COPD, chronic bronchitis and emphysema
Emphysema is a chronic (long-term) lung disease that can get worse over time. It's usually caused by smoking. Having emphysema means some of the air sacs in your lungs are damaged, making it hard to breathe.
Emphysema is part of a lung disease known as COPD.
We offer lots of information on COPD.
Emphysema can be caused by one or a combination of these things:
- Cigarette smoking: Most cases of emphysema are caused by cigarette smoking. Cigarette smoke reaches deep into the lungs and causes permanent damage. If you have emphysema from cigarettes, the best way to stop your lung damage is to quit smoking as soon as possible. It's never too late to quit smoking.
- Alpha-1 Antitrypsin deficiency: Some people have emphysema because of a rare genetic disorder called Alpha-1 Antitrypsin deficiency. People with Alpha-1 are missing an enzyme that protects their lungs. Some people with Alpha-1 deficiency get emphysema without ever having smoked. Other people get emphysema from the combination of smoking and having Alpha-1 deficiency.
- Air pollution, including second-hand smoke: There is some evidence that air pollution can contribute to people getting emphysema, especially in people who also smoke.
- Shortness of breath - feeling like you can't get your breath out
- A barrel-shaped chest
- Feeling tired (fatigue)
- Losing weight without trying
People might think that feeling short of breath is a normal sign of aging- but it's not. If you have these signs and symptoms, see your doctor. Ask for spirometry, a simple test that measures how much air you move out of your lungs.
These signs and symptoms will not go away over time- they will get worse. The sooner you see the doctor, the sooner you can find out how to feel better.
How is emphysema diagnosed?
To figure out if you have emphysema, your doctor many do some of these tests:
- Physical exam, including listening to your lungs and breathing sounds
- Spirometry- this test measures how much air you can move out of your lungs
- Chest x-ray
- Blood tests
There is no cure for emphysema, but it is possible to slow down the disease and make it easier to live with the symptoms.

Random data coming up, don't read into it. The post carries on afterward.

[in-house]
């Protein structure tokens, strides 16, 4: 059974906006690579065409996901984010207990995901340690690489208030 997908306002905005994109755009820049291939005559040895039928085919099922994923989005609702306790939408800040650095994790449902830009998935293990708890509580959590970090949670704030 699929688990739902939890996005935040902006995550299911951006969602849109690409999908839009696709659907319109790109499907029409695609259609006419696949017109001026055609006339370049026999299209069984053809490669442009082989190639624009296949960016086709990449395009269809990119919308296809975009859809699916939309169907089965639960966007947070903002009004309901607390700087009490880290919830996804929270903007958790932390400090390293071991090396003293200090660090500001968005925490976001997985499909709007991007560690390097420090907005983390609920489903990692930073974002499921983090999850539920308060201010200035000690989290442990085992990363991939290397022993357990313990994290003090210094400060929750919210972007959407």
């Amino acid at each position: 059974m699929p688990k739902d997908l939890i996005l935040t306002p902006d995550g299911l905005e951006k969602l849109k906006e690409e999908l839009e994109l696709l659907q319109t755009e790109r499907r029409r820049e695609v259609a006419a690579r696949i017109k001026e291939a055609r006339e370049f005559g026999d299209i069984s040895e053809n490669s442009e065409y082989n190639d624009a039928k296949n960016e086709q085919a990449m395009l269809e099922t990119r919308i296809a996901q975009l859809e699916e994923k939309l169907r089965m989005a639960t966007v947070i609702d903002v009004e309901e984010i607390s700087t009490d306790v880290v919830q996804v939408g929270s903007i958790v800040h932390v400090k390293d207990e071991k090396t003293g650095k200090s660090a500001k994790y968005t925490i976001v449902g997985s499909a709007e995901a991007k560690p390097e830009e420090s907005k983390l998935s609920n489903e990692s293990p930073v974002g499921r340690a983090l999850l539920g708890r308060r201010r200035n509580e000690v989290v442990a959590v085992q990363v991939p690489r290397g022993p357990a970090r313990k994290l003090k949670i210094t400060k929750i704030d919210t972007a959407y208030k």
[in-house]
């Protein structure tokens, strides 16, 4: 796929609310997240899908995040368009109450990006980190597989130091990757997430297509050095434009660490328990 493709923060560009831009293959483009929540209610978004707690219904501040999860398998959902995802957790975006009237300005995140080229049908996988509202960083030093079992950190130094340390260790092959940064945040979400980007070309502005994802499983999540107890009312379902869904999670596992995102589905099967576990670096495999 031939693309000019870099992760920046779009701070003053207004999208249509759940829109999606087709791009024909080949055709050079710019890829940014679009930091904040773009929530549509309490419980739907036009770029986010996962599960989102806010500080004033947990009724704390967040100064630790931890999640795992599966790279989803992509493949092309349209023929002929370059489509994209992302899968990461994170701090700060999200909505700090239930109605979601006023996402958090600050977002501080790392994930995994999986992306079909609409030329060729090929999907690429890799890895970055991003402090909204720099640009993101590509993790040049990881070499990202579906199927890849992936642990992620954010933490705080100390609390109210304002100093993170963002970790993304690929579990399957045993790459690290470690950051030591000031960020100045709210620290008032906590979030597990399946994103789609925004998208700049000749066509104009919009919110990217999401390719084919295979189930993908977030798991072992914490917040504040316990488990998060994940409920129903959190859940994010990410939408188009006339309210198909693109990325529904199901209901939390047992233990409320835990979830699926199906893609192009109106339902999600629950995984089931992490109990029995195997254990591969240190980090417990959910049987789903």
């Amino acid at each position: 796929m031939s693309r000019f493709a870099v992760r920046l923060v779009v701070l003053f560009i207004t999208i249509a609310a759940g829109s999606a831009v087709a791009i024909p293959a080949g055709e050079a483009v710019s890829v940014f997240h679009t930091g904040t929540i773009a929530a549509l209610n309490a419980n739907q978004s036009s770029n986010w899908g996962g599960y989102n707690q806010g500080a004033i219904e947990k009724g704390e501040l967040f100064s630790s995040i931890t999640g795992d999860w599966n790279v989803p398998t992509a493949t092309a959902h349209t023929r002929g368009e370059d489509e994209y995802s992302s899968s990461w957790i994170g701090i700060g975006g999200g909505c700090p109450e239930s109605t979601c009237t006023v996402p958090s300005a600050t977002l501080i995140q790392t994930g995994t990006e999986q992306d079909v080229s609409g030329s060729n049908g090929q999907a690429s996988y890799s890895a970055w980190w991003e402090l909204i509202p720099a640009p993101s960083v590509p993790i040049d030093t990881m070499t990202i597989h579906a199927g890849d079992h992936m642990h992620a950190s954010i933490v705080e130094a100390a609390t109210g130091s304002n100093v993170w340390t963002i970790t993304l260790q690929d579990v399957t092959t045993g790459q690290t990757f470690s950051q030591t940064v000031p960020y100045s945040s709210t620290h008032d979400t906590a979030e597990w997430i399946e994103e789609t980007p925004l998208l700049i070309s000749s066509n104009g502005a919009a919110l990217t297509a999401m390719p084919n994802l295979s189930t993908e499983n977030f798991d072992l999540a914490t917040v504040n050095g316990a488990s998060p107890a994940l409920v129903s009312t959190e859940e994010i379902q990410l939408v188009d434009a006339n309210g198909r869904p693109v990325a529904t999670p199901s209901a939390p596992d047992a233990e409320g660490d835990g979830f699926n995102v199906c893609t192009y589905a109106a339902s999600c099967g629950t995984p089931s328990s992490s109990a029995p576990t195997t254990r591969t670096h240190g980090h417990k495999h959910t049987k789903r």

Some treatments for emphysema:
- Quitting smoking, and staying away from smoky places. By quitting smoking, you can slow down emphysema. Learn how to quit smoking.
- Taking medications, which may include pills, puffers, and supplemental oxygen
- Joining a pulmonary rehabilitation class, a specialised exercise program
People with emphysema can live for a long time after they are diagnosed. If you have emphysema, how long you'll live depends on many things:
- What age you were diagnosed at
- How bad your lung damage is
- Whether you keep smoking, cut back or quit (cutting back is a start, quitting is the best!)
- What kind of medical care and treatment you get
- What other health problems you might have
People with emphysema eventually die from it, or from a complication of it.
Complications of emphysema:
- Recurring chest infections, including pneumonia, the flu, cold, etc.
- Pulmonary hypertension: abnormally high blood pressure in the arteries of the lungs
- Cor pulmonale: enlargement and strain on the right side of the heart. This can lead to heart failure.
If you have emphysema and you smoke, it's important to quit smoking. See your doctor to get proper treatment, so that you'll live as long and as comfortable a life as possible. Lots of people with emphysema/COPD find ways to enjoy a happy and productive life despite their disease.
It's also important to talk to your doctor and family about what kind of care you will need in future years, and what you can do now to get ready for the future.
Why quitting smoking helps improve emphysema symptoms
Emphysema gets worse over time if you continue to smoke or breathe dirty air. The damage doesn't stop until you stop smoking and stop breathing dirty air. By quitting smoking now, you can't undo the damage that's already done, but you can protect your lungs from any more damage.
If you or someone you love has COPD (emphysema), you can get free, confidential advice and support through our BreathWorks COPD helpline. A nurse or respiratory therapist with expert knowledge of COPD (emphysema) will answer your questions.
Call the Lung Association's free BreathWorks COPD Helpline: 1-866-717-2673.